There were also allegations of challenges in hearing the voices of non-English speakers. For example, the Chinese Parent Advisory Council went ahead and created its own alternative set of recommendations because they felt that Chinese voices specifically were not heard by the Task Force, despite representing a large percentage of SFUSD’s enrollment.

High School Portfolio Assignment

Here I divided the task into two parts: (1) How well did the Task Force understand and summarize the current portfolio of the district’s high schools? And then (2) how well did the Task Force compare and assess offerings and student outcomes across different high schools?

Possible points 20

Actual score points 16 based on rubric.

Summarize offerings - part 1.

10

TF created & implemented a comprehensive & equitable process for summarizing the current portfolio of the district’s high schools.

7

TF created & implemented an unbalanced process for summarizing the current portfolio of district high schools in response to its assignment

5

TF seemed unaware of or uninterested in addressing its assignment to summarize the current portfolio of SFUSD high schools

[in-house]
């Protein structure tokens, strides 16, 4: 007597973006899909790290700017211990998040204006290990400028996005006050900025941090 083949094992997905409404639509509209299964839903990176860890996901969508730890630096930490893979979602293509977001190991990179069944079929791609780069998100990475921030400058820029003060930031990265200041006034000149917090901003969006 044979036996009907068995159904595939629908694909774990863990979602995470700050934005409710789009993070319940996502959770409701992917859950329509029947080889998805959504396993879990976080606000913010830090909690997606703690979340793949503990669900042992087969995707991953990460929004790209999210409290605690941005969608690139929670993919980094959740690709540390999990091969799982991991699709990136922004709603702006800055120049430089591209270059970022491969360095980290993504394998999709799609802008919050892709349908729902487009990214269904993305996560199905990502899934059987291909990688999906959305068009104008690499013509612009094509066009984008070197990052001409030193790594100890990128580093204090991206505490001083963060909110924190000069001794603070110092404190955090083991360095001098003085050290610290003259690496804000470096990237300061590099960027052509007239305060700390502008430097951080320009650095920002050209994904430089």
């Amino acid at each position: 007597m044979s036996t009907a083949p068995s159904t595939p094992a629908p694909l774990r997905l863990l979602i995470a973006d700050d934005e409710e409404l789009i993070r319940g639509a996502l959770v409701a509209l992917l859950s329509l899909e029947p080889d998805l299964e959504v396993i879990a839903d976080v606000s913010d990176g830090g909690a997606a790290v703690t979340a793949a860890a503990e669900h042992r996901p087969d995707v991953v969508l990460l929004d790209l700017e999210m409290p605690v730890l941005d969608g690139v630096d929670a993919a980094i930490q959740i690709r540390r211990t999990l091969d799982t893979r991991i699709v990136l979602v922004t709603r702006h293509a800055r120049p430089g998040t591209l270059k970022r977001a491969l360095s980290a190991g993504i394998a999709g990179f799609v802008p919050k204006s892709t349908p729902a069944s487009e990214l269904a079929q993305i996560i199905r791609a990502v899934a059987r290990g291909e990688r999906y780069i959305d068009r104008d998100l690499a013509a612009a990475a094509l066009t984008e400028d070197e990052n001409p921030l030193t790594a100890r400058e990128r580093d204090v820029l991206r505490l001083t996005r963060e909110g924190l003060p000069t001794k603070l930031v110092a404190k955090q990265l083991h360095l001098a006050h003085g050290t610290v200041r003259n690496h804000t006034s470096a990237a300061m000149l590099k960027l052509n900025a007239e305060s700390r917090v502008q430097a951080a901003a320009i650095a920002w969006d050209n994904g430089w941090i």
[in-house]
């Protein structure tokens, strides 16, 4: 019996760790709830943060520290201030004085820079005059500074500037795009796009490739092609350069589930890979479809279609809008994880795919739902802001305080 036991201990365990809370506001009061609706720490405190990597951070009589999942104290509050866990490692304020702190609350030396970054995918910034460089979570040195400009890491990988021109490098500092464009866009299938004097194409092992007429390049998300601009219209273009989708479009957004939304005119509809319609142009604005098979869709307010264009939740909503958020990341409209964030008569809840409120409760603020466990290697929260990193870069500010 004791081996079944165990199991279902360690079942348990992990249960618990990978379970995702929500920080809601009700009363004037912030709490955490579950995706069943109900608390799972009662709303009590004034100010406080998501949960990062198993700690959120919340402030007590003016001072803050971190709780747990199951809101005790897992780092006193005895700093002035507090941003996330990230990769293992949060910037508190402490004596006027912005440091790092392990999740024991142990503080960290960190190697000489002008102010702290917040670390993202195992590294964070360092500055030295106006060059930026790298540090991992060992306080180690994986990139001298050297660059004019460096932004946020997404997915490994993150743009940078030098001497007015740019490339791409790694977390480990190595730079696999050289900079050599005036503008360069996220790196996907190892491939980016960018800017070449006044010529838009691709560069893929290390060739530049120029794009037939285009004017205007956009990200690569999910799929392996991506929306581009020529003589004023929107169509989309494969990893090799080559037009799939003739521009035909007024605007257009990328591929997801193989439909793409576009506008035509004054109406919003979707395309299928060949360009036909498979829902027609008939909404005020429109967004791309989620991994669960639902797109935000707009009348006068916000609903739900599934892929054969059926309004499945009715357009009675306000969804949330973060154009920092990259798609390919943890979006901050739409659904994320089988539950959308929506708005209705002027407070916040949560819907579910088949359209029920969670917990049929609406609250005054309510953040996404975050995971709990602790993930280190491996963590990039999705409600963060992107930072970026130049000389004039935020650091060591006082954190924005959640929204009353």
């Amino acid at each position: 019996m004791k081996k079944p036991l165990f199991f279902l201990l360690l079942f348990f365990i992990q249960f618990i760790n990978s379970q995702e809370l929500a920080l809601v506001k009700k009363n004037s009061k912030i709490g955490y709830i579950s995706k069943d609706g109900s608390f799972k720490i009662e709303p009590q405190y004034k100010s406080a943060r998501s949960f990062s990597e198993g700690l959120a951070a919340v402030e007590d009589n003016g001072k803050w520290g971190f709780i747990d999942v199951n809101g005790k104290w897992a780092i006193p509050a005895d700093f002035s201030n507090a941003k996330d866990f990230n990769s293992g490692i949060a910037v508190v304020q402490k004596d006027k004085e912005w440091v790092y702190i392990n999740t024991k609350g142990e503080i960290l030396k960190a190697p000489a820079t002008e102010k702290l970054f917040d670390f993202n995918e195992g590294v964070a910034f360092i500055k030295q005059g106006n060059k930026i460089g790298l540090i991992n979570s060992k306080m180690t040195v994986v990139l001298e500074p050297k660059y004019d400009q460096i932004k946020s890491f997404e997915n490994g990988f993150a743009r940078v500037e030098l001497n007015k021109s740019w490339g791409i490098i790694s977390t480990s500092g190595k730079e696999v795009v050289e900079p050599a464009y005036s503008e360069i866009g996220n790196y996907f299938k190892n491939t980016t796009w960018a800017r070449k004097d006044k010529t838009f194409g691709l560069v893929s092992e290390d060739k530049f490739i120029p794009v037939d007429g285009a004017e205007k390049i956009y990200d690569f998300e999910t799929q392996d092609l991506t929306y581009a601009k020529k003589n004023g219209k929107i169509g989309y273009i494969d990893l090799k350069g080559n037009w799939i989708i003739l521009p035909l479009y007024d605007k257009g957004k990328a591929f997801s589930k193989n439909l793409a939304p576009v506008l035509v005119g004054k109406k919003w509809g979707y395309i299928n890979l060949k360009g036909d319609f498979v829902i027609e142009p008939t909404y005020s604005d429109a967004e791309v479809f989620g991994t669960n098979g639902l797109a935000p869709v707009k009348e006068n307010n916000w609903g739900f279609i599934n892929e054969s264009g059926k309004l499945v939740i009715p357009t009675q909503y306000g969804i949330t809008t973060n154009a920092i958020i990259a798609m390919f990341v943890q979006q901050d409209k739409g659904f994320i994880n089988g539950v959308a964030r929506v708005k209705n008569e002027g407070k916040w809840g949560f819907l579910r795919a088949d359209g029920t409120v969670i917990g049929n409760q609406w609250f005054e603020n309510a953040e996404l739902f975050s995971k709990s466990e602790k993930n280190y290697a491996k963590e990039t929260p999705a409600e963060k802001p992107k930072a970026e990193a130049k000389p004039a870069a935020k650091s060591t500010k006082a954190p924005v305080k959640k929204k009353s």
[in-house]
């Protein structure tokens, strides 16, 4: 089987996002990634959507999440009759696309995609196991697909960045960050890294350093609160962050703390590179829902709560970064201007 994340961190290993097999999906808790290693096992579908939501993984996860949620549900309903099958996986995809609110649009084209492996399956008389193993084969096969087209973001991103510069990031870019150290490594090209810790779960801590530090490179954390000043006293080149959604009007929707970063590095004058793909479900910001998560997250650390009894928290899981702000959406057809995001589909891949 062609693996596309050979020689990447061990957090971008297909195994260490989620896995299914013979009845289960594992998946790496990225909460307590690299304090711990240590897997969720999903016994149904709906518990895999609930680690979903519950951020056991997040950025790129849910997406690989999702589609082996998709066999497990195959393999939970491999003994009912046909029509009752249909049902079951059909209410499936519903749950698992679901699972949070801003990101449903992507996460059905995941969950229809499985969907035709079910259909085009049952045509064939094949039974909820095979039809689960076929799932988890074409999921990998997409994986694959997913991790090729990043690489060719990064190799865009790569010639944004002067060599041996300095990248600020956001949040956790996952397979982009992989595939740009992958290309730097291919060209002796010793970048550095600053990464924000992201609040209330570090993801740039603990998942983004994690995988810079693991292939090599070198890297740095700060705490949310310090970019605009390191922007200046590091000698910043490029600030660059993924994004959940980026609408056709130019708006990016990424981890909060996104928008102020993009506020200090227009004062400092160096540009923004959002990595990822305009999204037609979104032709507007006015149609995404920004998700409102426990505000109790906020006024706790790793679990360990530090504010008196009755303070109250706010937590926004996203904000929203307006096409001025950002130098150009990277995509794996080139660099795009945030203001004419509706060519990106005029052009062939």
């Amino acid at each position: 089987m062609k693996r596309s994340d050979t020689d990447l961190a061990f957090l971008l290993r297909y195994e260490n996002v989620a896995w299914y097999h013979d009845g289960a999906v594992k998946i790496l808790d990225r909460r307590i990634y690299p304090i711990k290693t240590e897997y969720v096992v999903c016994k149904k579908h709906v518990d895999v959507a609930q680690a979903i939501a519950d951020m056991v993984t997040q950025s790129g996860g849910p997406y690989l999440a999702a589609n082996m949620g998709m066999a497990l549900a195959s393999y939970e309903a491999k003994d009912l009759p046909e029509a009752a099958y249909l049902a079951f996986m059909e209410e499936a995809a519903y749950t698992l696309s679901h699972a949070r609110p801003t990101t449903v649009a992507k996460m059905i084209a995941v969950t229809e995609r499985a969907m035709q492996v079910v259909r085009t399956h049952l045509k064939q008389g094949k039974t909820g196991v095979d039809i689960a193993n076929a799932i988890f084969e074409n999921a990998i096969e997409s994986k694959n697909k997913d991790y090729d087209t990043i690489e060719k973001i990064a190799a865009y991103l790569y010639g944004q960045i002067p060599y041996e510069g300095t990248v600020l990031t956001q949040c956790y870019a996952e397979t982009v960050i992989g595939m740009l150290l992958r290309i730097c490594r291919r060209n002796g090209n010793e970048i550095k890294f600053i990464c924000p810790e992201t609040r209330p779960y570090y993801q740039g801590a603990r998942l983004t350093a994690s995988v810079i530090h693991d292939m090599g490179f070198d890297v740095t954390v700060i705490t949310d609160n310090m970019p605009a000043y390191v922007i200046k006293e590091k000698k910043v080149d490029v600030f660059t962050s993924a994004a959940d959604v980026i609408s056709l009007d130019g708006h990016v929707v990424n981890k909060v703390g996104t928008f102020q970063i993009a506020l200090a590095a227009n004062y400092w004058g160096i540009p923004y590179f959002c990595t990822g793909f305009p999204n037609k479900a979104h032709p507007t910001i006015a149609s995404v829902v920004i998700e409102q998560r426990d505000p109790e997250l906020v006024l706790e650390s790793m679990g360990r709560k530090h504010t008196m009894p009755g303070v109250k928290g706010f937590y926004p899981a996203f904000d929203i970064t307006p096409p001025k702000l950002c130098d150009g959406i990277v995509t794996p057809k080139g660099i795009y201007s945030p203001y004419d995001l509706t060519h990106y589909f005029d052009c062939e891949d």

3

TF was somewhat resistant to addressing its assignment to summarize the current portfolio of SFUSD high schools

0

TF failed to summarize the current portfolio of SFUSD high schools

Rubric score: 10

Compare and assess offerings - part 2

10

TF thoroughly compared & assessed offerings & programs at different district high schools & connected them to differing student outcomes, as specified in the TF’s  assignment

7

TF compared & assessed offerings & programs at different district high schools & connected them to differing student outcomes, as specified in the TF’s assignment

5

TF seemed indifferent to its assignment to compare & assess offerings & programs at different district high schools; neglected to assess impact of these on differing student outcomes

3

TF was somewhat resistant to comparing & assessing offerings & programs at different district high schools; neglected to assess impact of these on differing student outcomes

0

TF failed to compare and assess impact of these offerings on differing student outcomes

Rubric score:  6

The High School Task Force received data from SFUSD comparing offerings at various high schools, including a comprehensive list of CTE programs. It also received data on outcomes (grades) for each high school.

The Task Force’s draft recommendations report relies on a comprehensive report, Looking at Student Journeys, and supporting documentation from Abl, a data partner, that provides an extensive analysis of which schools provide high intensity courses. An emphasis of this data is availability of advanced and college ready courses for students.